We use a hybrid planet formation code to compute the formation of
terrestrial planets from an initial ensemble of 1-10 km planetesimals.
Links below describe the codes.
Runaway growth concentrates mass in the largest objects
In our models, runaway growth leads to the promotion of 10-40
large objects into the n-body code. These objects interact
dynamically. Some collide and merge. All continue to accrete
from the planetesimal swarm.
Eventually, a few of the largest bodies begin to sweep up the
lower mass n-bodies as well as the remaining planetesimals.
These objects clear out a path along their obits that is relatively
free of other objects.
For models with initial surface densities of 1-2 minimum mass
solar nebulae (X = 1-2), collisions, dynamical interactions,
and mergers lead to several objects with masses of
0.25-1.5 Earth masses. The timescale to produce
Earth mass planets is roughly 10 Myr.
The following figures describe the evolution in more detail.
Figure 2: Evolution of the Number of N-Bodies
Number of n-bodies as a function of time for three calculations.
At time t = 0, all objects have radii of 4-15 km; none are in
the n-body code. After 10,000 yr, the first large objects begin
to form. The number of n-bodies, with masses of 0.2 Lunar masses,
peaks at 30,000 to 100,000 yr, when the largest objects have
each accumulated roughly 10 lunar masses (0.1 Earth masses).
Dynamical interactions then begin to scatter large bodies
throughout the grid. Some of these merge to form larger objects.
Newly-promoted n-bodies merge quickly with the largest bodies.
As mergers continue, the number of n-bodies drops until a few
large objects remain.
Figure 3: Evolution of the largest object
We ran many calculations with the same initial conditions.
In the figure below, each curve plots the spread in the mass
at each time for the ensemble of calculations. The blue and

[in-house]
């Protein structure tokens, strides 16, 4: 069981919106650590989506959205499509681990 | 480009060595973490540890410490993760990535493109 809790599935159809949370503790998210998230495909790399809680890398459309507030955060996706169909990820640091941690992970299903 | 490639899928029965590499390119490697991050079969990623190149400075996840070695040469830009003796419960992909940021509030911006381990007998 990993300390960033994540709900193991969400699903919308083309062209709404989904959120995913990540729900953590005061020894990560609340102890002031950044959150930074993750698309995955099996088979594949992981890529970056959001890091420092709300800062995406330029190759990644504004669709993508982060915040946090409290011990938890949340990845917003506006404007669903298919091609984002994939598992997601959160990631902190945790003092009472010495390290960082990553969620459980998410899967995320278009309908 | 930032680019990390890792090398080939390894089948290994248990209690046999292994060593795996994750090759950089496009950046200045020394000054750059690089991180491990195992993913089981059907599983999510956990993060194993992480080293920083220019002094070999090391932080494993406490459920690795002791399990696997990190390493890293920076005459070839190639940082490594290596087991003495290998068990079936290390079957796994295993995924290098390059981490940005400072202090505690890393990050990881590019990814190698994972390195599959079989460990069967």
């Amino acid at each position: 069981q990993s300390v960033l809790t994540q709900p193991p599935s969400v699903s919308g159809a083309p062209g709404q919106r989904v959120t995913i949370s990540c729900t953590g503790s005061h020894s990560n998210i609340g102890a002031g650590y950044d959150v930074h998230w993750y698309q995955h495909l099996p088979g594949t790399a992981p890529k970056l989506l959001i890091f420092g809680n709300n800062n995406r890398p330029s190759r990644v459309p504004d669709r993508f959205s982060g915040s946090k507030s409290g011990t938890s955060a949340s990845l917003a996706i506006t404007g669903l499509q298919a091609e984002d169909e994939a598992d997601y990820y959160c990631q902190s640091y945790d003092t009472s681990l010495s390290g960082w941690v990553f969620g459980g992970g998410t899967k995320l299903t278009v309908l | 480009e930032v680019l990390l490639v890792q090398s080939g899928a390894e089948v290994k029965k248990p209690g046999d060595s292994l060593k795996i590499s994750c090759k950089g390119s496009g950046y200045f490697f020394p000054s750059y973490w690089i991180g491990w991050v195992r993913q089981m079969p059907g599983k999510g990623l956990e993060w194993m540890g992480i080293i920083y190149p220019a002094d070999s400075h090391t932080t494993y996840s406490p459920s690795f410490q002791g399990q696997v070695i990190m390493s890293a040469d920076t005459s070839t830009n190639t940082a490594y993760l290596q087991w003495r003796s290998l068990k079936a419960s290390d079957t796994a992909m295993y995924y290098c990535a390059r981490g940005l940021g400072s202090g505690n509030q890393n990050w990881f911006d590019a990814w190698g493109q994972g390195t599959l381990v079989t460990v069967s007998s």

green curves have Σ = 16 g cm-2 at 1 AU;
the magenta curves have Σ = 32 g cm-2 at 1 AU.
For almost any set of initial conditions, the range in the mass
of the largest object is a factor of 2-3. Models starting with
smaller objects evolve faster. The arrow indicates the mass of
Figure 4: Evolution of eccentricity
The eccentricity of the largest object shows a strong secular
evolution to larger eccentricities plus chaotic changes.
The figure below shows how the eccentricity evolves for the
largest objects in the calculations of Figure 2.
For the first
10,000 yr, viscous stirring by large planetesimals
raises e while dynamical friction by small
planetesimals damps e. After 10,000 yr, interactions
between individual bodies raise e; dynamical friction
tries to lower e.
As objects grow to a significant
fraction of an Earth mass, this interplay between chaotic
scattering and dynamical friction causes e to oscillate
between e = 0.01 and e = 0.1. The arrow indicates
e for the Earth.
Figure 5: Time evolution of N-Body positions #1
The next figure plots the heliocentric distance as a
function of time for all of the n-bodies in a calculation
with &Sigma: = 15 g cm-2.
The dashed lines indicate the inner and outer boundaries of
the planetesimal grid. N-bodies can cross these boundaries.
At the start of each track, the mass is roughly 0.2 Lunar masses.
Bodies accrete mass from the planetesimal swarm and from mergers
with other n-bodies. Color changes along a track indicate an
n-body + n-body merger.
At roughly 100,000 yr, dynamical interactions between n-bodies begin;
gravitational scattering produces chaotic orbits and occasional
mergers. After 10 Myr, three planets have cleared all but one
smaller n-body from the grid. The mass at t = 10 Myr is at the
right of each track for the largest surviving n-bodies. The mass of
the largest survivor is 50% of the mass of the Earth.
Figure 6: Evolution of N-Body positions #2
N-Body positions for a second model with
Σ = 15 g cm-2 at 1 AU. Chaotic interactions last
longer in this model, but by 10 Myr, two planets with
roughly 50% of the mass of the Earth have cleared most
of the smaller n-bodies out of the grid.
Figure 7: Evolution of N-Body positions #3
N-Body positions as a function of time for a model with
Σ = 32 g cm-2. Due to the larger
initial surface density, planets grow faster.
Chaotic interactions and mergers begin sooner.
After 2-3 Myr, two large bodies begin
to clear out smaller n-bodies in the grid.
By 10 Myr, the largest of these is 50% more
massive than the Earth.
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